by Nina Schwartz
Last Sunday marked the beginning of the XIX International Global AIDS Conference in Washington, D.C. The Conference is being held in this country this year for the first time in more than two decades, following the recent repeal of a ban on people living with HIV entering the U.S. Government officials, activists, academics, people living with HIV, and stakeholders from around the world have gathered to discuss the treatment, prevention, and care of HIV and AIDS.
Notably absent from the table is one of the populations most critically affected by HIV and AIDS--sex workers. Current U.S. law prohibits any person who has participated in sex work in the last ten years from entering this country, regardless of whether sex work is legal in their country.
However, sex workers are not silenced by this antiquated policy. Hundreds of representatives from around the world have gathered in Kolkata, India, for the Sex Worker Freedom Festival, the alternative International AIDS Conference for sex workers and allies. The conference is focusing on seven freedoms, including “freedom to work and choose occupation” and “freedom from abuse and violence.” Through collective action and organizing events like the Sex Worker Freedom Festival, sex workers are demanding that they be recognized as and treated like workers, not victims or criminals. Unsurprisingly, their knowledge and input is essential to increasing sex workers’ health and safety and determining the necessary steps to reduce the transmission of HIV among sex workers.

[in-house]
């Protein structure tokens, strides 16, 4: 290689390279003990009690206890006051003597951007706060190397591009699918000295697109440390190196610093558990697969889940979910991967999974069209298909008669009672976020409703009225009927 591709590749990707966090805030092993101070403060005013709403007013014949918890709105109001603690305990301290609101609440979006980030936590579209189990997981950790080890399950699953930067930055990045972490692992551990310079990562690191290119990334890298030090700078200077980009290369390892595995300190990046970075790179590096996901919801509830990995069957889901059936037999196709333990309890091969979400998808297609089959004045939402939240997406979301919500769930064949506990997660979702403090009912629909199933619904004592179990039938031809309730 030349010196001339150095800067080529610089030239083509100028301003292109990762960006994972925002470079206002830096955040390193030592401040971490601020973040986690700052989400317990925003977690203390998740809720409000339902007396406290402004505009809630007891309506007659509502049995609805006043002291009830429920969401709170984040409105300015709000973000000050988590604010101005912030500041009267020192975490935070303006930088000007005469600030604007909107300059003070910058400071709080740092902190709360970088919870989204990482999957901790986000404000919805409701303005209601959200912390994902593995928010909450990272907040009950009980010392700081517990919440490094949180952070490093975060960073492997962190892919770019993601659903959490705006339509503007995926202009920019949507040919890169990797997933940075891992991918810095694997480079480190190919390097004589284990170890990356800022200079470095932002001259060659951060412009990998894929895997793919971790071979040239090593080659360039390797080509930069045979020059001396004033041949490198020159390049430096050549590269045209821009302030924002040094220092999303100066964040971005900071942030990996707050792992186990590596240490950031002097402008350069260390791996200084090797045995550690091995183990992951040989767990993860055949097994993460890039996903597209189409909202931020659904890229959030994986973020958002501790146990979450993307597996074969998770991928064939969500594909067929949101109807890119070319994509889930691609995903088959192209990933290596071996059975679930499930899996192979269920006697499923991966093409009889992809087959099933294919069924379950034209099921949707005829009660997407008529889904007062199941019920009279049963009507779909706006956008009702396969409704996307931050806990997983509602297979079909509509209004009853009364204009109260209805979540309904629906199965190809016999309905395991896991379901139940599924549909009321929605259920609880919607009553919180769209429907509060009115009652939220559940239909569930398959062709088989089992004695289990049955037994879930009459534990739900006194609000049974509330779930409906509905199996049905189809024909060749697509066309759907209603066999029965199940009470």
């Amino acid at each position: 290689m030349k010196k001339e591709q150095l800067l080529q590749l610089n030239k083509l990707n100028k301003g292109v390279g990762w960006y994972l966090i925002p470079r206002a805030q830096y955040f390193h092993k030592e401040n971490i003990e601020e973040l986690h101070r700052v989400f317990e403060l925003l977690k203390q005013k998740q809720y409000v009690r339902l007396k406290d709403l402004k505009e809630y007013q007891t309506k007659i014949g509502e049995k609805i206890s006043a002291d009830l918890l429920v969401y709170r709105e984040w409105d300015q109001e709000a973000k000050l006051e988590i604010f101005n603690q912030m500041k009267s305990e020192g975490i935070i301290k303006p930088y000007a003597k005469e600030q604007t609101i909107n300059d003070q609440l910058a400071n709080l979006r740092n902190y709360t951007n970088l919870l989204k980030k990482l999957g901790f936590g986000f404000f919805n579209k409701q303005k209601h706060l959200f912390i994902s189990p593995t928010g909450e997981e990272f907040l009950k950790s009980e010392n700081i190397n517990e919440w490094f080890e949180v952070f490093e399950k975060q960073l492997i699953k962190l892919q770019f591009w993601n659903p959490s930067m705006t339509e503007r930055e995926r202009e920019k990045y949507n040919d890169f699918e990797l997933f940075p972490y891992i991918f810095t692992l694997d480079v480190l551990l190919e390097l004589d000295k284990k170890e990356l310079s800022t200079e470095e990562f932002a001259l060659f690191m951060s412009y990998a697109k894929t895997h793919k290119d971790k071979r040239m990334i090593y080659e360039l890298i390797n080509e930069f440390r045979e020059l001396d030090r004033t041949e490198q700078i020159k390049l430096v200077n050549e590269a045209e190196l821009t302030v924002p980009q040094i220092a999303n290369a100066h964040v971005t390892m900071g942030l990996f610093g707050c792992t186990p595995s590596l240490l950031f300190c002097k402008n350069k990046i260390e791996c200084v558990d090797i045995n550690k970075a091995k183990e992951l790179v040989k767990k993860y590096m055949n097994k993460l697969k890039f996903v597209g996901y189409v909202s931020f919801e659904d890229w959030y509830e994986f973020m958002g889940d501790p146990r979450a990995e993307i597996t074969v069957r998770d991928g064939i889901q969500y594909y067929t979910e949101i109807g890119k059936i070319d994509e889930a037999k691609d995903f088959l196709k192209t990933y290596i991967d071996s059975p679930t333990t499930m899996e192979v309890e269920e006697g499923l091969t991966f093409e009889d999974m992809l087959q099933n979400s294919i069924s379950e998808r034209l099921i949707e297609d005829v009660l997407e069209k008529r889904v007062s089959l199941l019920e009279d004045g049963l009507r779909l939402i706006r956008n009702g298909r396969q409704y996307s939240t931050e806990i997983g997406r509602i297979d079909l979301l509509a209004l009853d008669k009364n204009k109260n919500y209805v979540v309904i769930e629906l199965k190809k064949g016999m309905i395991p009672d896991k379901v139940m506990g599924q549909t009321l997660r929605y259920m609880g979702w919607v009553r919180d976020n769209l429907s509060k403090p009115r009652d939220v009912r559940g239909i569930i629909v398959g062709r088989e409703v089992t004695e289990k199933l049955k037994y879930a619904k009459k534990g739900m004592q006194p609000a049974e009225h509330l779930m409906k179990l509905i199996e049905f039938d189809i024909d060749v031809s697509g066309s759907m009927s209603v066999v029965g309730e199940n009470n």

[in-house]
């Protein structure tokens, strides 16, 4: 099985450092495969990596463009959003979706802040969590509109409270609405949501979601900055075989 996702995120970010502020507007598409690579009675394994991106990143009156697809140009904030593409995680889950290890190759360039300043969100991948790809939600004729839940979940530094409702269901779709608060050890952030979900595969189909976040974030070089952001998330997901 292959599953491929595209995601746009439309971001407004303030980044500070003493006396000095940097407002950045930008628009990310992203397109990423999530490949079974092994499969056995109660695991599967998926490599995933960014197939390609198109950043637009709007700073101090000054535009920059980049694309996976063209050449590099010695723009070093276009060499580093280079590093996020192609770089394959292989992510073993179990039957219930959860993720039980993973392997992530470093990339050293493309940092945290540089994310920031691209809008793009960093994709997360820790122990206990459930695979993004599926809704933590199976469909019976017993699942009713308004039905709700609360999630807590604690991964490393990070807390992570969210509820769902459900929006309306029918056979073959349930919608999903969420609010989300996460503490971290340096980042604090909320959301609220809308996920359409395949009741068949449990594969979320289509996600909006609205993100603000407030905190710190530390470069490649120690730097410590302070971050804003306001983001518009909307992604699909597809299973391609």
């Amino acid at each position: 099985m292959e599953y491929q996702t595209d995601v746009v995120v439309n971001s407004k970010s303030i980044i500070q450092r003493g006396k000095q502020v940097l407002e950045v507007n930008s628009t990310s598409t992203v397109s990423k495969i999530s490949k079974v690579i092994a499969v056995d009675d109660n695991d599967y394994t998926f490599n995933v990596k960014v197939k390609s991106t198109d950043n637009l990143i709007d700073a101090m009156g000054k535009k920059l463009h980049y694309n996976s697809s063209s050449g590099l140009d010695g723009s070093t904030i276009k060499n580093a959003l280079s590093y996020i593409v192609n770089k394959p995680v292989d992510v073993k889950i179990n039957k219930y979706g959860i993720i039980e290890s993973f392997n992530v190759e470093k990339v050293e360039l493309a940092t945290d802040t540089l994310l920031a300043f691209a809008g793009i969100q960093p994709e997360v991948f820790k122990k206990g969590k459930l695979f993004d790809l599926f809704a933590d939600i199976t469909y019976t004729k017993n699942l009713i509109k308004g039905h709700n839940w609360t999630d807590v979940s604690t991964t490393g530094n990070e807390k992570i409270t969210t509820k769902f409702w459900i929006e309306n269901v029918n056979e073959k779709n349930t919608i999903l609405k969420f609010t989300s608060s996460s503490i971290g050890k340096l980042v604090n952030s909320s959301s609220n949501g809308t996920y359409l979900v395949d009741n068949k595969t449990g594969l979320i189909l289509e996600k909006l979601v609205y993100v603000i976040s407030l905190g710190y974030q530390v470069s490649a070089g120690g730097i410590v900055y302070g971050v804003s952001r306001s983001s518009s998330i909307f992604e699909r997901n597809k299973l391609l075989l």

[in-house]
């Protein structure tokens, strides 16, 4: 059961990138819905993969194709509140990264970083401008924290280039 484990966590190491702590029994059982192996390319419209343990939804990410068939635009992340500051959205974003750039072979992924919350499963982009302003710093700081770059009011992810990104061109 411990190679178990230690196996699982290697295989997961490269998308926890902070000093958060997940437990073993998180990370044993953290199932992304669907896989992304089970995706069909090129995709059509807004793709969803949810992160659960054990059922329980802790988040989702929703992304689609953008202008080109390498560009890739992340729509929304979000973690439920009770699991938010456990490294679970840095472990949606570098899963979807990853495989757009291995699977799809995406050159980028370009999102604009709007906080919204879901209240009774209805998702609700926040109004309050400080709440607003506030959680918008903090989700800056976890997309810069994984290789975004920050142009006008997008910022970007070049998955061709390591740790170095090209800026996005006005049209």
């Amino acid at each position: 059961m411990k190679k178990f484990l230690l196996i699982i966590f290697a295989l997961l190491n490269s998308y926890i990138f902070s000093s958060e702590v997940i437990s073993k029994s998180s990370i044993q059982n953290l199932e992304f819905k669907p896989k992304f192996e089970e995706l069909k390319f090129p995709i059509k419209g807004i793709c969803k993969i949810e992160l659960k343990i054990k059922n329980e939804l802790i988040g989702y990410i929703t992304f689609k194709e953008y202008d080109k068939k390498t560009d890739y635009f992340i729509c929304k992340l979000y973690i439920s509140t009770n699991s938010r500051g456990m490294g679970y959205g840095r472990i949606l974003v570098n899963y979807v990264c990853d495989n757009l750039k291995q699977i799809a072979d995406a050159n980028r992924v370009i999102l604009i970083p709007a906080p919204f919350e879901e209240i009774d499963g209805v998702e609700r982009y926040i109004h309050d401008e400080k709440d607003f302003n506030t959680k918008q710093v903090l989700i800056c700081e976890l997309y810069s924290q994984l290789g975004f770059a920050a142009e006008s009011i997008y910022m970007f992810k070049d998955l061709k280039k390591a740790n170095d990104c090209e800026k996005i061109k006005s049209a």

The U.S. travel ban for foreign sex workers is just one obstacle to changing policies and practices around sex work.
Last week, Human Rights Watch released a report documenting police and prosecutors in four major U.S. cities (New York, Los Angeles, San Francisco, and Washington, D.C.) using condom possession as evidence supporting prostitution charges. The report describes the violence, harassment, and other human rights violations that many sex workers encounter in their daily lives. Practices criminalizing condoms have also been documented in other countries, including Kenya, Russia, and South Africa. When sex workers are afraid to carry condoms out of fear of consequences from law enforcement, it compromises their health and safety, as well as public health more broadly.
Much progress has been made in addressing the global AIDS crisis, but there is still much more work that remains to be done. The theme of this year’s International AIDS Conference is “Turning the Tide Together.” The outdated, discriminatory policy banning current and former sex workers and drug users from entering the U.S. undermines this important call to action. It is only together, with all of the stakeholders and affected populations at the table, that an end to the AIDS epidemic is possible.
Nina is a summer intern with Legal Voice and a rising 3L at the University of Virginia School of Law.